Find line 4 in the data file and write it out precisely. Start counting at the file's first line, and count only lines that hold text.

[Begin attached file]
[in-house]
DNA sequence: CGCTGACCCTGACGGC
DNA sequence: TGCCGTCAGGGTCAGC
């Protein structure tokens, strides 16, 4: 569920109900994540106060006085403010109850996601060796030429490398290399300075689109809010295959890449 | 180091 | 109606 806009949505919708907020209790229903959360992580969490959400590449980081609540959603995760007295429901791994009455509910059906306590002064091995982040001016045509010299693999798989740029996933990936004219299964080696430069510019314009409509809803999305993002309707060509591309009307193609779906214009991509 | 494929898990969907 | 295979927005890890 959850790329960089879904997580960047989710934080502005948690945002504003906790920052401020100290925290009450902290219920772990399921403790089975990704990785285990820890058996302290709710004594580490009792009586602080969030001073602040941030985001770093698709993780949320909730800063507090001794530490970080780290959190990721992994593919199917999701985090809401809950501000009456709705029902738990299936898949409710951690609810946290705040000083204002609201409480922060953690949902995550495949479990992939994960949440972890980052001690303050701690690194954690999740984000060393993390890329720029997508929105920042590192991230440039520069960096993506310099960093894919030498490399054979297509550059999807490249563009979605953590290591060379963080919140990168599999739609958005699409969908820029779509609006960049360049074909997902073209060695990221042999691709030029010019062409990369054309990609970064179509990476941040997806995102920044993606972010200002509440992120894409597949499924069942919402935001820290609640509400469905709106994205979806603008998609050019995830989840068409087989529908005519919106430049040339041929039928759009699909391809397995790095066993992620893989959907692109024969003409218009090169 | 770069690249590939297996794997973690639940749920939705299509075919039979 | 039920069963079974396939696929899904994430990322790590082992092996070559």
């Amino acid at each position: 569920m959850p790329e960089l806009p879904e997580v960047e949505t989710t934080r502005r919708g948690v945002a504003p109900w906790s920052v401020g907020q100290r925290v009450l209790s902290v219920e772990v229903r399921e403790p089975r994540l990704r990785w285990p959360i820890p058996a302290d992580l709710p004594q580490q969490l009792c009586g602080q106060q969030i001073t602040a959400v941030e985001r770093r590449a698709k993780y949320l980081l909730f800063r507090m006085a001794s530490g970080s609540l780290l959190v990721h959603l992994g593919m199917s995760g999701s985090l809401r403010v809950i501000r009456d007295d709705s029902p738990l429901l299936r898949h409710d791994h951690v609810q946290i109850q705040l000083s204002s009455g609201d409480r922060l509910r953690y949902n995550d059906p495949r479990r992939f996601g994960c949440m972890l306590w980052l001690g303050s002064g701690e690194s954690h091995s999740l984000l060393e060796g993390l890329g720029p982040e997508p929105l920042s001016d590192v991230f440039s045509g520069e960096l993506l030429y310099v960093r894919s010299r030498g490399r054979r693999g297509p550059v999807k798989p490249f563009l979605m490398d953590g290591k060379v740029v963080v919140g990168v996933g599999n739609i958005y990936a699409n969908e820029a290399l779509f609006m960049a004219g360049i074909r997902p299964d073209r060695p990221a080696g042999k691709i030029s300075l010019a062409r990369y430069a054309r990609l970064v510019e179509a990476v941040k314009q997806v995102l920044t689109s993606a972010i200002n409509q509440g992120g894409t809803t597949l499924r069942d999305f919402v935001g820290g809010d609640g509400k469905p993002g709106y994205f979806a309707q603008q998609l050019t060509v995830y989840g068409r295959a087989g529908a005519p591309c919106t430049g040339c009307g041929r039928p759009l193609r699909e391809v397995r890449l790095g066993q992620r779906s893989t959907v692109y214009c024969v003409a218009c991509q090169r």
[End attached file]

């Protein structure tokens, strides 16, 4: 569920109900994540106060006085403010109850996601060796030429490398290399300075689109809010295959890449 | 180091 | 109606 806009949505919708907020209790229903959360992580969490959400590449980081609540959603995760007295429901791994009455509910059906306590002064091995982040001016045509010299693999798989740029996933990936004219299964080696430069510019314009409509809803999305993002309707060509591309009307193609779906214009991509 | 494929898990969907 | 295979927005890890 959850790329960089879904997580960047989710934080502005948690945002504003906790920052401020100290925290009450902290219920772990399921403790089975990704990785285990820890058996302290709710004594580490009792009586602080969030001073602040941030985001770093698709993780949320909730800063507090001794530490970080780290959190990721992994593919199917999701985090809401809950501000009456709705029902738990299936898949409710951690609810946290705040000083204002609201409480922060953690949902995550495949479990992939994960949440972890980052001690303050701690690194954690999740984000060393993390890329720029997508929105920042590192991230440039520069960096993506310099960093894919030498490399054979297509550059999807490249563009979605953590290591060379963080919140990168599999739609958005699409969908820029779509609006960049360049074909997902073209060695990221042999691709030029010019062409990369054309990609970064179509990476941040997806995102920044993606972010200002509440992120894409597949499924069942919402935001820290609640509400469905709106994205979806603008998609050019995830989840068409087989529908005519919106430049040339041929039928759009699909391809397995790095066993992620893989959907692109024969003409218009090169 | 770069690249590939297996794997973690639940749920939705299509075919039979 | 039920069963079974396939696929899904994430990322790590082992092996070559």